November 23, 2007

Computing three-and-three-quarters

Filed under: Parenting, Software Blog — marcstober @ 1:03 pm

My daughter Hannah is three-and-three-quarters years old–don’t call her three! There’s something new at this age of three-going-on four where she’s finally competent with the basic skills of kid life: “Do you want to play?”, “I have to go to the bathroom really bad!“, “More macaroni, please!”, and so on.

As part of that she has started to use the computer. She can log herself in, use the trackpad, and do everything except type in the URL (I supposed I should set up a shortcut she can click) to find the Flash games she likes. I’ve even seen her intuit, without reading, where the “Print” or “Next” button is going to be in the bottom right corner of a window. (Isn’t there something inherently validating in seeing your work printed?) She gets frustrated and wants help, which I don’t mind in theory because playing together is better than just letting her watch TV (though not so useful when you need to get housework done) and because, eventually, I’m sure I’ll be concerned about what she’s doing on the Internet on her own.

When Hannah was born we knew she was being born into a different world than we were as far as computers go (we joked about her needing her own e-mail address as a baby), but, I don’t think Hannah’s experience is going to be so different than our own. I first used a computer in kindergarten when I was 5, and was instantly hooked. Maybe there is a certain (young) age at which kids are ready to use computers, and we didn’t miss that much. Of course, what she can do with a computer is going to be different (that kindergarten computer, a Commodore PET, was the single one on a cart that rotated among all the elementary schools in my town).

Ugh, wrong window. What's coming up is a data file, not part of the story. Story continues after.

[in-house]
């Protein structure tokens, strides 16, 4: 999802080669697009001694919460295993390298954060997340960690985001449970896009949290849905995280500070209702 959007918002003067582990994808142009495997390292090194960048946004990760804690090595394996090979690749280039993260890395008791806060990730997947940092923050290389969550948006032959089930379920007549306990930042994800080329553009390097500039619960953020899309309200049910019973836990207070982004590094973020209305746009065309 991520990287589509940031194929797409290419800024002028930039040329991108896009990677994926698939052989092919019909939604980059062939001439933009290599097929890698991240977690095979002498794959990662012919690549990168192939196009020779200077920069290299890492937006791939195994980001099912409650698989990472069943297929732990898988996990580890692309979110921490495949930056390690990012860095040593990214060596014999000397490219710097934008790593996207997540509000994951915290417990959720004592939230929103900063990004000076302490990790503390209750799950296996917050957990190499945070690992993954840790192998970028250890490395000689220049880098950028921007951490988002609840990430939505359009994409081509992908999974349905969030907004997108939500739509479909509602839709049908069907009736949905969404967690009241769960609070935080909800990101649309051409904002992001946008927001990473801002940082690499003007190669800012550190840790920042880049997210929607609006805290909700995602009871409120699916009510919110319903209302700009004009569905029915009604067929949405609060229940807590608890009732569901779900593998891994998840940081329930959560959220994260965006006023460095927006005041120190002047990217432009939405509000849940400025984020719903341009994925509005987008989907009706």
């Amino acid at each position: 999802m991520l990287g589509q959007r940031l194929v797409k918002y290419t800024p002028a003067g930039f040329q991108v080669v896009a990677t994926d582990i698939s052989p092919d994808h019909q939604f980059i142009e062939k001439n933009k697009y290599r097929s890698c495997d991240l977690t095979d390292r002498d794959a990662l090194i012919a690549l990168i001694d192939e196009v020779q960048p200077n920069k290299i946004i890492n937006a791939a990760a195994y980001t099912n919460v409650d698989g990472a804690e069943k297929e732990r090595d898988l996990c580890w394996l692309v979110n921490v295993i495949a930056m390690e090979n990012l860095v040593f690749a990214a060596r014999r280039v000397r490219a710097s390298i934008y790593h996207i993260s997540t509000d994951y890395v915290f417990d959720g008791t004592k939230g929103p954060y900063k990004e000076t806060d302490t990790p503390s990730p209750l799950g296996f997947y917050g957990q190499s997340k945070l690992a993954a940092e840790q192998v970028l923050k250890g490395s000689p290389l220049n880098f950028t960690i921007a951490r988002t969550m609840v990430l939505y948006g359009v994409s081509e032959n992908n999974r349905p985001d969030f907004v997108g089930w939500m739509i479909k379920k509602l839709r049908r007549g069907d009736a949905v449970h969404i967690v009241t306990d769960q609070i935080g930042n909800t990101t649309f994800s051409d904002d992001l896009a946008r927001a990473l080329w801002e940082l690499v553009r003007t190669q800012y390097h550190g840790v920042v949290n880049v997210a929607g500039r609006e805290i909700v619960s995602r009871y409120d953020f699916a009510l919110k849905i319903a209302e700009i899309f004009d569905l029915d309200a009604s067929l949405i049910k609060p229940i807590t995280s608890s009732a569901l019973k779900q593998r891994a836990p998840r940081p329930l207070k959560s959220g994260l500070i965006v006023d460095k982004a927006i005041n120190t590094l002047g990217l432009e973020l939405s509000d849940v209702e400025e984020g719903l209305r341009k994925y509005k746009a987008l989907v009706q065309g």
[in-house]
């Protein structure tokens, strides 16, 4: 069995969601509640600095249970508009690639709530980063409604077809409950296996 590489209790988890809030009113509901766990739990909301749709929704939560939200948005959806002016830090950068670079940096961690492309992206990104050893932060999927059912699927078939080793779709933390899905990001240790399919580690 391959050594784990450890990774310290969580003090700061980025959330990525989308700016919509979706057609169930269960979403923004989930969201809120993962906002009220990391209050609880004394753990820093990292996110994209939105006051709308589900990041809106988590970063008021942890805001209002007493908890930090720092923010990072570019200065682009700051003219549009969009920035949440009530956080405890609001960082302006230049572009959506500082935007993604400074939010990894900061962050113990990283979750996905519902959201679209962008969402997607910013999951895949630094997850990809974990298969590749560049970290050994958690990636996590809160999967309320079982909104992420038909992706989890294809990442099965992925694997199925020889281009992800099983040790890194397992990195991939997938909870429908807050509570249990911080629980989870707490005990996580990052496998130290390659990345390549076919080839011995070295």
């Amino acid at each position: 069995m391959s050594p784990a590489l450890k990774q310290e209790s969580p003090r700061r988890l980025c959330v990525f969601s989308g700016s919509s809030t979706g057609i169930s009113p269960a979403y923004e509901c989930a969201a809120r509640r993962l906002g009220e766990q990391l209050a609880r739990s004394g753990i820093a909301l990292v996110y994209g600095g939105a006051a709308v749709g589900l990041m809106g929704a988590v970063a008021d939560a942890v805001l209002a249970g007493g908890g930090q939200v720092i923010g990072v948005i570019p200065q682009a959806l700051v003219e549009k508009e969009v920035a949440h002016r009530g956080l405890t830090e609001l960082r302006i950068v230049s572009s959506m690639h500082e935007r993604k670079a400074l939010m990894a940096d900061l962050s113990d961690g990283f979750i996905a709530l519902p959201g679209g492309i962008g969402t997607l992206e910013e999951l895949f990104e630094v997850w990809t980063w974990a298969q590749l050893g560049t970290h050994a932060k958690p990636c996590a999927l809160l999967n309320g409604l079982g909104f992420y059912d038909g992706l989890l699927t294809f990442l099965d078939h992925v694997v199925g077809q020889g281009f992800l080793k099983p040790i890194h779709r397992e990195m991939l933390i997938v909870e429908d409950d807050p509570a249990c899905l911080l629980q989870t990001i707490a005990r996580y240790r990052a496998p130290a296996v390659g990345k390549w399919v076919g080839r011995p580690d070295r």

November 14, 2007

Picture hanging for the hardware-obsessed owner of an old house

Filed under: House Blog — marcstober @ 11:04 pm

One thing I like about our old house is the picture rail incorporated into the crown molding. Picture rails are an anachronism; they’re a way to hang pictures without making a hole in the wall, but with today’s materials it’s easy to patch a small hole–even in old textured plaster walls–that only places like art galleries and office buildings that constantly rotate art need a hanging system.

I wanted to use the picture rails but it took a while to find hardware I liked. Molding hooks are easy to find at a local hardware store or in vintage designs through reproduction catalogs, but they require a wire to be looped around a hook, creating more visual noise on the wall than I wanted.

Eventually, I found a system that worked. At the top was a specially designed hook holding a cable with a finished end that hangs straight down. The cable is not picture hanging wire that you can twist and tie but wire rope or “aircraft cable” that is stronger and more flexible (and probably easier to hang straight without kinking). The effect is very clean and “architectural.”

The fun part is the cable grippers with an integrated hook, that attach to the art instead of a regular picture hanger and can be moved up and down without tools. You cannot get anything like this at a local store.

I bought the whole system from a company called Hang Ups. They have a website but are clearly more of a business-to-business operation; it’s not like ordering from Pottery Barn.